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Residential work

Many of our projects have been highlighted on architecture tours, praised through awards and designations. The following is a brief look at our top 10 favorite residential spaces, in which we highlight the beauty of the design and how we best incorporate high-performance architecture into each project.

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  • Urban Art Residence

    Urban Art Residence

    Tucked into a neighborhood called Tarrytown you will find a unique house that we call the Urban Art Residence. One look inside and you will understand why the name fits so well.
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  • Boxley Bend Residence

    Boxley Bend Residence

    Taking the time to integrate the client's lifestyle expectations, design tastes, and budget constraints was imperative for a great outcome.  Addressing the site, we pay homage to the views, solar orientation, prevailing breezes, geography and vegetation, as well as the context of the neighborhood. These are some of the elements that make your house feel at home in its setting.  
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  • Skyline Drive

    Skyline Drive

    This holistic or “whole house” design approach was adopted from the inception of this project to ensure that this well-designed home would achieve the following goals: beauty, comfort, energy and resource efficiency, durability, lower maintenance, within an environmentally conscious, healthy and safe environment.
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  • The Platinum Mueller House

    The Platinum Mueller House

    A fresh Austin-unique design proposed as part of the City of Austin’s Mueller Redevelopment project. Despite the compact site criteria, this design maximizes its potential to respond to solar and climate considerations by locating a 1st floor Screened Porch on the prevailing breeze side of the home and developing a stair tower on the opposite side. This provides a passive thermal siphoning strategy for natural cooling and ventilation of the home. Sleeping areas are located upstairs with living spaces down to allow for energy efficient zoning of air conditioning systems. The backyard space was maximized by blurring the lines between inside/outside and yard/patio/porch with the location of the outdoor Screened Porch and Carport off that yard. Both serve as transitions/living/party areas that connect and extend the yard and house for multiple uses and private family parties. A generous Front Porch connects the home to the public street and sidewalk with views of Lake Park just yards away. This house has been rated for the coveted L.E.E.D. Platinum award by the United States Green Building Council. This is the highest green building award available in the United States. It was also featured on the Parade of Homes™ 2009.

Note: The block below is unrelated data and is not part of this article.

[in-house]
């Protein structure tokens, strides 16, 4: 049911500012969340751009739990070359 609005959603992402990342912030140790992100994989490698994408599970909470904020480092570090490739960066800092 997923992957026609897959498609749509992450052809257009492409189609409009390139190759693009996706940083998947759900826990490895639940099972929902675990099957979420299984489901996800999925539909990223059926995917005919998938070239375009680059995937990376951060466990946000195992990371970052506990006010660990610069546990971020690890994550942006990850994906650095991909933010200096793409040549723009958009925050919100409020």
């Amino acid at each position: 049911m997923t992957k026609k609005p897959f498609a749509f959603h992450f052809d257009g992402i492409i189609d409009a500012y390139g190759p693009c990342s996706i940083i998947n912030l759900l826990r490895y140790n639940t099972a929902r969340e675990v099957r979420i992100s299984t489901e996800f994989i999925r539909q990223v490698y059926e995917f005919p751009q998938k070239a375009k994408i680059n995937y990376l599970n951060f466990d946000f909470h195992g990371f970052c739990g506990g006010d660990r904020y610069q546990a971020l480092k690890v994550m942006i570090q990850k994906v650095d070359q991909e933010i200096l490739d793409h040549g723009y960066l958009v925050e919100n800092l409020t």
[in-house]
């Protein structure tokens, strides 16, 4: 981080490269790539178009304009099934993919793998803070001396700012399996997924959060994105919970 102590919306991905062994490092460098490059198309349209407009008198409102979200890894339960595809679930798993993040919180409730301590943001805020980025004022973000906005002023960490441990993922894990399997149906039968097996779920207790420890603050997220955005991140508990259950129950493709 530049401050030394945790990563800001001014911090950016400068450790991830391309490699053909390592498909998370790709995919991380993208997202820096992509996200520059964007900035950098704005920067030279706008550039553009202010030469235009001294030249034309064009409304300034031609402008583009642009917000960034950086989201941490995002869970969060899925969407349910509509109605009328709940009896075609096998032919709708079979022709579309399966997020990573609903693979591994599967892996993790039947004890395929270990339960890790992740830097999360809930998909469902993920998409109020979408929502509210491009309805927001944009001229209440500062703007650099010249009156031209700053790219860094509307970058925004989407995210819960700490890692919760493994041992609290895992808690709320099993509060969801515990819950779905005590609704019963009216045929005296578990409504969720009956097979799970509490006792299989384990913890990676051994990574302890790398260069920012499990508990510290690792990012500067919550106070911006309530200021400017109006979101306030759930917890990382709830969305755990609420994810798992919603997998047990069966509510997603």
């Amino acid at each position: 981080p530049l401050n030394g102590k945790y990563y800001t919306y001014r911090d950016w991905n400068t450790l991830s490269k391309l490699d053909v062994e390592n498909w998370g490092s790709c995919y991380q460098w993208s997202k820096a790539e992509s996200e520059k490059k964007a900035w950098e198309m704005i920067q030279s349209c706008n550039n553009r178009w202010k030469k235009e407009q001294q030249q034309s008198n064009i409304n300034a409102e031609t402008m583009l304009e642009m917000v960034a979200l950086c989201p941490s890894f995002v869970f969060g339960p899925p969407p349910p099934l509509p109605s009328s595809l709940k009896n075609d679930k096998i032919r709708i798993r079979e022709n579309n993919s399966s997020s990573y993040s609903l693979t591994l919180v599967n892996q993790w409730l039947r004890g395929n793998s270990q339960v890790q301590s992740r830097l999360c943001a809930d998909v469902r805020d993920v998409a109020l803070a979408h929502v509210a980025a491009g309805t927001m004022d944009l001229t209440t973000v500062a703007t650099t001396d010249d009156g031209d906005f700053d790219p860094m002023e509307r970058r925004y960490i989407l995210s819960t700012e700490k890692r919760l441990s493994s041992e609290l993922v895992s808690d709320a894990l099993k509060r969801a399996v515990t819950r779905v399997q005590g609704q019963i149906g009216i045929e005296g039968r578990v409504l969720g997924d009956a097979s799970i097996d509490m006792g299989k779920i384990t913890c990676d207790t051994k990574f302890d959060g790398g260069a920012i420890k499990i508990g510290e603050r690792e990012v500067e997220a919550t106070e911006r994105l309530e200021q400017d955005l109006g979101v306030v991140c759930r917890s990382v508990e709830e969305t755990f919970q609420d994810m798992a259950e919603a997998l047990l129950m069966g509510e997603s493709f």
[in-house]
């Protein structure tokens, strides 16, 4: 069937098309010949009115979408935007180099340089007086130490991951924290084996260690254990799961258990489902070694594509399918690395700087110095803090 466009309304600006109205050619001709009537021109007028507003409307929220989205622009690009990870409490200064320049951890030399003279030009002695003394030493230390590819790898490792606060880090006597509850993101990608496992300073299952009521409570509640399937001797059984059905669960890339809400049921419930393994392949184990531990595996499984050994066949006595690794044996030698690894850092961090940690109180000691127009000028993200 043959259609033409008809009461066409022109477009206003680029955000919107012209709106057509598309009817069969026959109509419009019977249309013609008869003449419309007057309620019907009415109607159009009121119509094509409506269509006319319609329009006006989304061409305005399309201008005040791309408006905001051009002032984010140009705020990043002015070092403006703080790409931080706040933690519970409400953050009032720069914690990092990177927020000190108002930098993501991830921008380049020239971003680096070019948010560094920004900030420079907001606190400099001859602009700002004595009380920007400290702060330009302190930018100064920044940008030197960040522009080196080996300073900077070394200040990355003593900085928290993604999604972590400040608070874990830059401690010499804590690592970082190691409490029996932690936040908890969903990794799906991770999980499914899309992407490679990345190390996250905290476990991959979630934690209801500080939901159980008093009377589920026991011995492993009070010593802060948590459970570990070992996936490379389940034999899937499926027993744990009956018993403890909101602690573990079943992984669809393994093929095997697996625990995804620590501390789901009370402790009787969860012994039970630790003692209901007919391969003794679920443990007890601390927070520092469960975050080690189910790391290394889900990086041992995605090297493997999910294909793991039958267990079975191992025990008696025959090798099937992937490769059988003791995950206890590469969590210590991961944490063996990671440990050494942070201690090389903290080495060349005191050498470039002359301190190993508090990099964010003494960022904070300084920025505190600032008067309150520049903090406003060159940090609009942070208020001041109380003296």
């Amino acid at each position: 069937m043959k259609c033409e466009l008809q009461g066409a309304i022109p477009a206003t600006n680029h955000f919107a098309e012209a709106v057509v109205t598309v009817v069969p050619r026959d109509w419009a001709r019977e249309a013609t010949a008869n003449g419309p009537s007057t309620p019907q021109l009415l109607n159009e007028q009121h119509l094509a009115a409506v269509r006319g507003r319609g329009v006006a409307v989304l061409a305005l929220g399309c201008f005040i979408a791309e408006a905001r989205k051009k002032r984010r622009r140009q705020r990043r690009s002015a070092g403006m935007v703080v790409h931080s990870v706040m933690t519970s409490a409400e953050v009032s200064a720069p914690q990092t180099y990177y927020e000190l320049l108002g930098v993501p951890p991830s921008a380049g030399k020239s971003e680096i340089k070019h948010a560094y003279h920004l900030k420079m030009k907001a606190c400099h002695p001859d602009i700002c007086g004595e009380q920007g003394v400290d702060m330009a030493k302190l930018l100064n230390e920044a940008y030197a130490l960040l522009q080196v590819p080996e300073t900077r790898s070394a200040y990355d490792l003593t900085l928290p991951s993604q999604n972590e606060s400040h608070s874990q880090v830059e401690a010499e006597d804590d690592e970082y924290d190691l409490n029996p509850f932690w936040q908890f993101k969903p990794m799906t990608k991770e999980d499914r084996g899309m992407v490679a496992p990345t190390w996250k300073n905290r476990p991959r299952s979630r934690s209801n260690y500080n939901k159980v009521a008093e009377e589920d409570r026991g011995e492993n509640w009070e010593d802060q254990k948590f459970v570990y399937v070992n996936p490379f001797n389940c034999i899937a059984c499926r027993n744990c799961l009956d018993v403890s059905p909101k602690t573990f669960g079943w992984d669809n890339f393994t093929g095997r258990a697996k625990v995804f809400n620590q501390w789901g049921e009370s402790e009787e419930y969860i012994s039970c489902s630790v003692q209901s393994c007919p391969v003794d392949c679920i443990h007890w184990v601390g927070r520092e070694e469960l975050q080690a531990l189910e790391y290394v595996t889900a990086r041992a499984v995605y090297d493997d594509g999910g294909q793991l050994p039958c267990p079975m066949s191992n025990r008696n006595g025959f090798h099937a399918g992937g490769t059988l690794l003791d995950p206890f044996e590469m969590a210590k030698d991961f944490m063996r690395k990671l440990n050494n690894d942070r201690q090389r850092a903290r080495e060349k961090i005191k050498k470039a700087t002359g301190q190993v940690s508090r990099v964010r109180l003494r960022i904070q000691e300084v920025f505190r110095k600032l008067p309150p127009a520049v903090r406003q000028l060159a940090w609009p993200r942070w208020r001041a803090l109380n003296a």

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  • Cliffside Inspiration

    Cliffside Inspiration

    Located on a lot so steep it was once deemed unbuildable, the design of this home takes full advantage of the prevailing breezes, spectacular views, and the owners’ desire to remain in the neighborhood they call home. The house hugs the rocky ridge and steep slope, providing a top floor to accommodate the owner’s plan to ‘age in place’, while the downstairs is a space for family visits. The best compliment to this home’s energy efficient design? In the teeth of the brutal 2011 summer, this house was the venue for a fundraiser that was cool and comfortable – and utility bills averaged $127/month.
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  • Jefferson Place

    Jefferson Place

     We were asked to design a family friendly home on a treed lot in Westlake Hills. It offered great north/south orientation and to the southeasterly prevailing breezes. They wanted to maintain a front porch-like connection to the street and be sustainable, energy efficient, healthy to live in, and efficient to construct.

     The plan maximizes its north/south exposure but minimizes western exposure. The front screened porch captures southeasterly breezes. The open family room facilitates family interaction with the adjacent computer alcove/children’s play nook. The stairwell’s positioning acts as a thermal siphon. The master suite, placed on the southeast corner, receives breezes first. The stacked two story plan reduces the building footprint while increasing construction efficiency.

     Sustainable materials were used throughout the construction. Orientation specific window placement, foam insulation, a floating galvalume metal roof, and energy efficient mechanical/plumbing systems all contribute to this home’s excellent energy performance. A rainwater collection system provides landscape irrigation.

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